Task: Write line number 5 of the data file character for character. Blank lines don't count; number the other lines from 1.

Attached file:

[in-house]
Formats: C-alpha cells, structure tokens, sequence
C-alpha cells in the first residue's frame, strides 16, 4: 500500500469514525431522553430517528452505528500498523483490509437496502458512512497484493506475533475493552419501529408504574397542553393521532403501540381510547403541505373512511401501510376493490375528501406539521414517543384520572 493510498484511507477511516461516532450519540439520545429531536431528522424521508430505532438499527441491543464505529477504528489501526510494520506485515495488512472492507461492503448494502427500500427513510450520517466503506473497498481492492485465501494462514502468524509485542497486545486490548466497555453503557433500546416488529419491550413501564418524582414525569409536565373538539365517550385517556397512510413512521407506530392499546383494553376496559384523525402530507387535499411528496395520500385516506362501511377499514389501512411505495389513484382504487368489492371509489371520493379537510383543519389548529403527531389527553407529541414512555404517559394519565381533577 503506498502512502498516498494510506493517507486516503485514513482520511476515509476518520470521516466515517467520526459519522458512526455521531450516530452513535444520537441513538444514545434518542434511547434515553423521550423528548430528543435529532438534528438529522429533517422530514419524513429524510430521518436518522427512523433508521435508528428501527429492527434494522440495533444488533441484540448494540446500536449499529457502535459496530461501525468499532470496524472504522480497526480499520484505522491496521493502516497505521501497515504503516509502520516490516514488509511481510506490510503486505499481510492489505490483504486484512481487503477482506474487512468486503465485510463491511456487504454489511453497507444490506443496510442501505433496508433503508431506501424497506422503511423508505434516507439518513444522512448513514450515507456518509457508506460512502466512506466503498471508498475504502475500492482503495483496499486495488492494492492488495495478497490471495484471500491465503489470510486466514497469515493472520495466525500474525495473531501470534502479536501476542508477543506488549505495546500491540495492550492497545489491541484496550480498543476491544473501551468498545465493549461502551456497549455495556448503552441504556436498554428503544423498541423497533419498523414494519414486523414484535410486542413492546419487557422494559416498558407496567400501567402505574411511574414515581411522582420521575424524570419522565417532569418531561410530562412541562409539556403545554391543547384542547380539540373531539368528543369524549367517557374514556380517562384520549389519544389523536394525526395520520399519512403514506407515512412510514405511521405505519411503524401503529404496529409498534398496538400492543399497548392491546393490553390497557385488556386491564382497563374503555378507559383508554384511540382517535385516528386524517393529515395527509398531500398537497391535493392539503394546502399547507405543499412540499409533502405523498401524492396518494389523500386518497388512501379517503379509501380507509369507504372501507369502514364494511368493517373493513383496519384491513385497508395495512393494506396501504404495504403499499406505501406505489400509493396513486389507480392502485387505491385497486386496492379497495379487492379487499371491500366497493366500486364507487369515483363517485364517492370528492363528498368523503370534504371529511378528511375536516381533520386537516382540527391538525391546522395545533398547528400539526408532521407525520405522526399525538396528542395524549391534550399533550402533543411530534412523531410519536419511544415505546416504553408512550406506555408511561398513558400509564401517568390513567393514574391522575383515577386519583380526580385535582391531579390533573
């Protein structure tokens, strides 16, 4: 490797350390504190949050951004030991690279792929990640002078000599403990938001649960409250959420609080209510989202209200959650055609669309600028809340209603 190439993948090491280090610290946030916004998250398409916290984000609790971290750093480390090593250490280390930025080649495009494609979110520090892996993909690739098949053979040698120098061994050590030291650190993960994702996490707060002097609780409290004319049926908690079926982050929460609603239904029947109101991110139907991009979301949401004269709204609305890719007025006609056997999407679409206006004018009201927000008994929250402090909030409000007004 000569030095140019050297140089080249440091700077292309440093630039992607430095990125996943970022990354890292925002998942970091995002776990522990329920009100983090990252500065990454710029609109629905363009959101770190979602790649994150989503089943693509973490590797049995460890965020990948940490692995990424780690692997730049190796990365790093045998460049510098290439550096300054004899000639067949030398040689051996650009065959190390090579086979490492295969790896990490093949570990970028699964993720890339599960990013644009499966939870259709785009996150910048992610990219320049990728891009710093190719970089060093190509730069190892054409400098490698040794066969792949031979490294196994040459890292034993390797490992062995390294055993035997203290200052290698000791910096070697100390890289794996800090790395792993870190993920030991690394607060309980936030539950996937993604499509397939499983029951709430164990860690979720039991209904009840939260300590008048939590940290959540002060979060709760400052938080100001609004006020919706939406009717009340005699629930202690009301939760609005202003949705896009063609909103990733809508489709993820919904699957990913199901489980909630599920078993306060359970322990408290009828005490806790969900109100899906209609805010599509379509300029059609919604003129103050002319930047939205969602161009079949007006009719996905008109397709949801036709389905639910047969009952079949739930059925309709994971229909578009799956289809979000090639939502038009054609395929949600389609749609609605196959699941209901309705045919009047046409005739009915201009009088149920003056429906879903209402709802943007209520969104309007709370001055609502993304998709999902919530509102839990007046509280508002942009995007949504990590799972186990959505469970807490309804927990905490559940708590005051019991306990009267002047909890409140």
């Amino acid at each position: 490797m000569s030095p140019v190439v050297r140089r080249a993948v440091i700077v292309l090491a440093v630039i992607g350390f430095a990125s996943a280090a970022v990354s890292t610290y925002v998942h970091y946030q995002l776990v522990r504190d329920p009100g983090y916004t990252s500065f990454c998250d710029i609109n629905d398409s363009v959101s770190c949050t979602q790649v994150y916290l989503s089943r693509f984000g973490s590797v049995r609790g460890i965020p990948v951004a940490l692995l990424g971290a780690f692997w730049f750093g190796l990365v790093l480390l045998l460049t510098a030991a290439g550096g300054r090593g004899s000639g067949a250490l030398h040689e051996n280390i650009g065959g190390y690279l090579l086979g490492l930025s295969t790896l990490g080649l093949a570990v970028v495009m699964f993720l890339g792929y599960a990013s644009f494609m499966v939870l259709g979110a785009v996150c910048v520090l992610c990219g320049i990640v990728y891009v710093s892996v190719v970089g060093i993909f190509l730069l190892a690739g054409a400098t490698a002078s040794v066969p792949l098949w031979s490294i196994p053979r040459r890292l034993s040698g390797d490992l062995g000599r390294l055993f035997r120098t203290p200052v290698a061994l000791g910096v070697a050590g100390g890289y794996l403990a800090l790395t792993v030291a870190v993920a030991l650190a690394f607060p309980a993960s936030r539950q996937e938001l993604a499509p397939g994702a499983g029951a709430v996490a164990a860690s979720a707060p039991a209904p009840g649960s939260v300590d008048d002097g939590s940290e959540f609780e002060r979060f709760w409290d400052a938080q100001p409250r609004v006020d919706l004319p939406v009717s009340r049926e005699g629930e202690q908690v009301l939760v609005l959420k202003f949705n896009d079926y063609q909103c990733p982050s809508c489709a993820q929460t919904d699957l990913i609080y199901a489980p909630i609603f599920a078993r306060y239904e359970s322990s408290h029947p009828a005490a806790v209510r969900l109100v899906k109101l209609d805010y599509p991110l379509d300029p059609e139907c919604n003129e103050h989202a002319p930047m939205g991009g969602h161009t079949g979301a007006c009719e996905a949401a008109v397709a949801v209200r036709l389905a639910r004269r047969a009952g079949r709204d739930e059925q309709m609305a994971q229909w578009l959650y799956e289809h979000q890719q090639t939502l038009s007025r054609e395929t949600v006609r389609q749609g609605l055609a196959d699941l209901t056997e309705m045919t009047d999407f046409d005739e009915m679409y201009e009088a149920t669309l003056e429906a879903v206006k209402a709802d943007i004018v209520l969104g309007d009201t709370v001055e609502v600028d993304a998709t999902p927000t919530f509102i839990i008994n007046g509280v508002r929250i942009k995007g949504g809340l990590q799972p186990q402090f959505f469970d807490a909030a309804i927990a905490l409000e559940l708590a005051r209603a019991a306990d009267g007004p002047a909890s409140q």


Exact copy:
């Amino acid at each position: 490797m000569s030095p140019v190439v050297r140089r080249a993948v440091i700077v292309l090491a440093v630039i992607g350390f430095a990125s996943a280090a970022v990354s890292t610290y925002v998942h970091y946030q995002l776990v522990r504190d329920p009100g983090y916004t990252s500065f990454c998250d710029i609109n629905d398409s363009v959101s770190c949050t979602q790649v994150y916290l989503s089943r693509f984000g973490s590797v049995r609790g460890i965020p990948v951004a940490l692995l990424g971290a780690f692997w730049f750093g190796l990365v790093l480390l045998l460049t510098a030991a290439g550096g300054r090593g004899s000639g067949a250490l030398h040689e051996n280390i650009g065959g190390y690279l090579l086979g490492l930025s295969t790896l990490g080649l093949a570990v970028v495009m699964f993720l890339g792929y599960a990013s644009f494609m499966v939870l259709g979110a785009v996150c910048v520090l992610c990219g320049i990640v990728y891009v710093s892996v190719v970089g060093i993909f190509l730069l190892a690739g054409a400098t490698a002078s040794v066969p792949l098949w031979s490294i196994p053979r040459r890292l034993s040698g390797d490992l062995g000599r390294l055993f035997r120098t203290p200052v290698a061994l000791g910096v070697a050590g100390g890289y794996l403990a800090l790395t792993v030291a870190v993920a030991l650190a690394f607060p309980a993960s936030r539950q996937e938001l993604a499509p397939g994702a499983g029951a709430v996490a164990a860690s979720a707060p039991a209904p009840g649960s939260v300590d008048d002097g939590s940290e959540f609780e002060r979060f709760w409290d400052a938080q100001p409250r609004v006020d919706l004319p939406v009717s009340r049926e005699g629930e202690q908690v009301l939760v609005l959420k202003f949705n896009d079926y063609q909103c990733p982050s809508c489709a993820q929460t919904d699957l990913i609080y199901a489980p909630i609603f599920a078993r306060y239904e359970s322990s408290h029947p009828a005490a806790v209510r969900l109100v899906k109101l209609d805010y599509p991110l379509d300029p059609e139907c919604n003129e103050h989202a002319p930047m939205g991009g969602h161009t079949g979301a007006c009719e996905a949401a008109v397709a949801v209200r036709l389905a639910r004269r047969a009952g079949r709204d739930e059925q309709m609305a994971q229909w578009l959650y799956e289809h979000q890719q090639t939502l038009s007025r054609e395929t949600v006609r389609q749609g609605l055609a196959d699941l209901t056997e309705m045919t009047d999407f046409d005739e009915m679409y201009e009088a149920t669309l003056e429906a879903v206006k209402a709802d943007i004018v209520l969104g309007d009201t709370v001055e609502v600028d993304a998709t999902p927000t919530f509102i839990i008994n007046g509280v508002r929250i942009k995007g949504g809340l990590q799972p186990q402090f959505f469970d807490a909030a309804i927990a905490l409000e559940l708590a005051r209603a019991a306990d009267g007004p002047a909890s409140q």